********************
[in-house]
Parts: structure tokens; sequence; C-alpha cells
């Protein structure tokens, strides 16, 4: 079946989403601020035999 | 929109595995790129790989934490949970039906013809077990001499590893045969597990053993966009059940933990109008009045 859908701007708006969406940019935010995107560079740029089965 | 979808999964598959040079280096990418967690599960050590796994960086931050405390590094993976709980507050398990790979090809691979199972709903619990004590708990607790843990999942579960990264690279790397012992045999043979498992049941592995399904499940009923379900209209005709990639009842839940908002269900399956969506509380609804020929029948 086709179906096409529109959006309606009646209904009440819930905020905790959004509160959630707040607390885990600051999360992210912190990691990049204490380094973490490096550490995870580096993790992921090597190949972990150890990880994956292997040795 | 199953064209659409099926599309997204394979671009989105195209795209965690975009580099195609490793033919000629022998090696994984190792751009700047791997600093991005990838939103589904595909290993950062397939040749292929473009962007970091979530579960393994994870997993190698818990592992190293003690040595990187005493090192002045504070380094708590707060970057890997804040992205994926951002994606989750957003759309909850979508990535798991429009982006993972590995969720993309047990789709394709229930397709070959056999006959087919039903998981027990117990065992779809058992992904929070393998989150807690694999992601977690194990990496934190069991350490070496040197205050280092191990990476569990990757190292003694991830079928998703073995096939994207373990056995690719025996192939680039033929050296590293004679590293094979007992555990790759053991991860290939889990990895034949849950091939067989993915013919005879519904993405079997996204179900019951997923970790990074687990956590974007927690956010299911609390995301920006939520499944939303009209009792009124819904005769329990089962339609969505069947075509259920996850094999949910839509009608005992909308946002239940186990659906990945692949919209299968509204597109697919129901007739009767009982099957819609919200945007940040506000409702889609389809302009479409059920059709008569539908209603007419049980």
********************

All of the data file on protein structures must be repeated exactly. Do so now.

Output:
[in-house]
Parts: structure tokens; sequence; C-alpha cells
């Protein structure tokens, strides 16, 4: 079946989403601020035999 | 929109595995790129790989934490949970039906013809077990001499590893045969597990053993966009059940933990109008009045 859908701007708006969406940019935010995107560079740029089965 | 979808999964598959040079280096990418967690599960050590796994960086931050405390590094993976709980507050398990790979090809691979199972709903619990004590708990607790843990999942579960990264690279790397012992045999043979498992049941592995399904499940009923379900209209005709990639009842839940908002269900399956969506509380609804020929029948 086709179906096409529109959006309606009646209904009440819930905020905790959004509160959630707040607390885990600051999360992210912190990691990049204490380094973490490096550490995870580096993790992921090597190949972990150890990880994956292997040795 | 199953064209659409099926599309997204394979671009989105195209795209965690975009580099195609490793033919000629022998090696994984190792751009700047791997600093991005990838939103589904595909290993950062397939040749292929473009962007970091979530579960393994994870997993190698818990592992190293003690040595990187005493090192002045504070380094708590707060970057890997804040992205994926951002994606989750957003759309909850979508990535798991429009982006993972590995969720993309047990789709394709229930397709070959056999006959087919039903998981027990117990065992779809058992992904929070393998989150807690694999992601977690194990990496934190069991350490070496040197205050280092191990990476569990990757190292003694991830079928998703073995096939994207373990056995690719025996192939680039033929050296590293004679590293094979007992555990790759053991991860290939889990990895034949849950091939067989993915013919005879519904993405079997996204179900019951997923970790990074687990956590974007927690956010299911609390995301920006939520499944939303009209009792009124819904005769329990089962339609969505069947075509259920996850094999949910839509009608005992909308946002239940186990659906990945692949919209299968509204597109697919129901007739009767009982099957819609919200945007940040506000409702889609389809302009479409059920059709008569539908209603007419049980």